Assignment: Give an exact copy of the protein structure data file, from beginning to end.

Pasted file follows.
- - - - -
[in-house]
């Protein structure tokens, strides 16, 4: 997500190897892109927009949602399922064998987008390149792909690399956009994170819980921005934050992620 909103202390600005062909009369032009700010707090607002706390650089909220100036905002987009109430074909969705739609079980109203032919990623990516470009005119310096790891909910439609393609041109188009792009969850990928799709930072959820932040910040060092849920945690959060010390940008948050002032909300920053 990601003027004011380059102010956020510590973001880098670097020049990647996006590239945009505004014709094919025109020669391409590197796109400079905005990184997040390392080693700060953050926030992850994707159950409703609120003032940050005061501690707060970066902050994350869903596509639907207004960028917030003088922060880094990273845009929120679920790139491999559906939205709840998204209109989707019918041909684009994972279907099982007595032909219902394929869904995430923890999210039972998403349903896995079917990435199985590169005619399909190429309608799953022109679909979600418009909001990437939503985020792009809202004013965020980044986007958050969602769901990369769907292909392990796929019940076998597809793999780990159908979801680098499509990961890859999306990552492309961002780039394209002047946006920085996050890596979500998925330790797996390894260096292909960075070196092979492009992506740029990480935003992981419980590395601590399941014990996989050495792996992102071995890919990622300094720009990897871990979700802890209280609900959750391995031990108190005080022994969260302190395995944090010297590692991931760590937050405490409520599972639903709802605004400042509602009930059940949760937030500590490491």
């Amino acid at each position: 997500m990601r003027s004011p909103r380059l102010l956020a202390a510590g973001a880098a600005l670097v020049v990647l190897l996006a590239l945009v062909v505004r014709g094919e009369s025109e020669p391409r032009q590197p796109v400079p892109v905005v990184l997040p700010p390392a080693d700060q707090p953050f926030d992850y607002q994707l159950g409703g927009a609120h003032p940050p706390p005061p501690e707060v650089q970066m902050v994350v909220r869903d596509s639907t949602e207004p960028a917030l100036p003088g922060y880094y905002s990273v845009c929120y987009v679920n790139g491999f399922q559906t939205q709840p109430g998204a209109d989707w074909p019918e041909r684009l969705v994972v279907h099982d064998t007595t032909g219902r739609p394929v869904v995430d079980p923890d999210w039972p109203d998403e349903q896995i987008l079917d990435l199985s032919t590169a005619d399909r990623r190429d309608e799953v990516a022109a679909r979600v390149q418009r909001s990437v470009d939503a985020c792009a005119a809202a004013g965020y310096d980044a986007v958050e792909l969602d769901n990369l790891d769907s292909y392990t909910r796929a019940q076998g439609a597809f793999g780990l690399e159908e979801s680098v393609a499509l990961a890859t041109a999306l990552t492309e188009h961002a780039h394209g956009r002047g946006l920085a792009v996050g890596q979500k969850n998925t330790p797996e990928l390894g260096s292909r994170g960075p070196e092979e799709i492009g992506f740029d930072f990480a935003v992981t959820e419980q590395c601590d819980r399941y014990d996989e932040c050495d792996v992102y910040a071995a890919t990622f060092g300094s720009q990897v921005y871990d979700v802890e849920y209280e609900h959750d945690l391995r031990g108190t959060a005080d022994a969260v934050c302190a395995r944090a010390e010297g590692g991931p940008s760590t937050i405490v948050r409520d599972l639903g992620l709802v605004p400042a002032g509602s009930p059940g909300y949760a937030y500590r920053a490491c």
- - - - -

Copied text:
[in-house]
């Protein structure tokens, strides 16, 4: 997500190897892109927009949602399922064998987008390149792909690399956009994170819980921005934050992620 909103202390600005062909009369032009700010707090607002706390650089909220100036905002987009109430074909969705739609079980109203032919990623990516470009005119310096790891909910439609393609041109188009792009969850990928799709930072959820932040910040060092849920945690959060010390940008948050002032909300920053 990601003027004011380059102010956020510590973001880098670097020049990647996006590239945009505004014709094919025109020669391409590197796109400079905005990184997040390392080693700060953050926030992850994707159950409703609120003032940050005061501690707060970066902050994350869903596509639907207004960028917030003088922060880094990273845009929120679920790139491999559906939205709840998204209109989707019918041909684009994972279907099982007595032909219902394929869904995430923890999210039972998403349903896995079917990435199985590169005619399909190429309608799953022109679909979600418009909001990437939503985020792009809202004013965020980044986007958050969602769901990369769907292909392990796929019940076998597809793999780990159908979801680098499509990961890859999306990552492309961002780039394209002047946006920085996050890596979500998925330790797996390894260096292909960075070196092979492009992506740029990480935003992981419980590395601590399941014990996989050495792996992102071995890919990622300094720009990897871990979700802890209280609900959750391995031990108190005080022994969260302190395995944090010297590692991931760590937050405490409520599972639903709802605004400042509602009930059940949760937030500590490491």
């Amino acid at each position: 997500m990601r003027s004011p909103r380059l102010l956020a202390a510590g973001a880098a600005l670097v020049v990647l190897l996006a590239l945009v062909v505004r014709g094919e009369s025109e020669p391409r032009q590197p796109v400079p892109v905005v990184l997040p700010p390392a080693d700060q707090p953050f926030d992850y607002q994707l159950g409703g927009a609120h003032p940050p706390p005061p501690e707060v650089q970066m902050v994350v909220r869903d596509s639907t949602e207004p960028a917030l100036p003088g922060y880094y905002s990273v845009c929120y987009v679920n790139g491999f399922q559906t939205q709840p109430g998204a209109d989707w074909p019918e041909r684009l969705v994972v279907h099982d064998t007595t032909g219902r739609p394929v869904v995430d079980p923890d999210w039972p109203d998403e349903q896995i987008l079917d990435l199985s032919t590169a005619d399909r990623r190429d309608e799953v990516a022109a679909r979600v390149q418009r909001s990437v470009d939503a985020c792009a005119a809202a004013g965020y310096d980044a986007v958050e792909l969602d769901n990369l790891d769907s292909y392990t909910r796929a019940q076998g439609a597809f793999g780990l690399e159908e979801s680098v393609a499509l990961a890859t041109a999306l990552t492309e188009h961002a780039h394209g956009r002047g946006l920085a792009v996050g890596q979500k969850n998925t330790p797996e990928l390894g260096s292909r994170g960075p070196e092979e799709i492009g992506f740029d930072f990480a935003v992981t959820e419980q590395c601590d819980r399941y014990d996989e932040c050495d792996v992102y910040a071995a890919t990622f060092g300094s720009q990897v921005y871990d979700v802890e849920y209280e609900h959750d945690l391995r031990g108190t959060a005080d022994a969260v934050c302190a395995r944090a010390e010297g590692g991931p940008s760590t937050i405490v948050r409520d599972l639903g992620l709802v605004p400042a002032g509602s009930p059940g909300y949760a937030y500590r920053a490491c």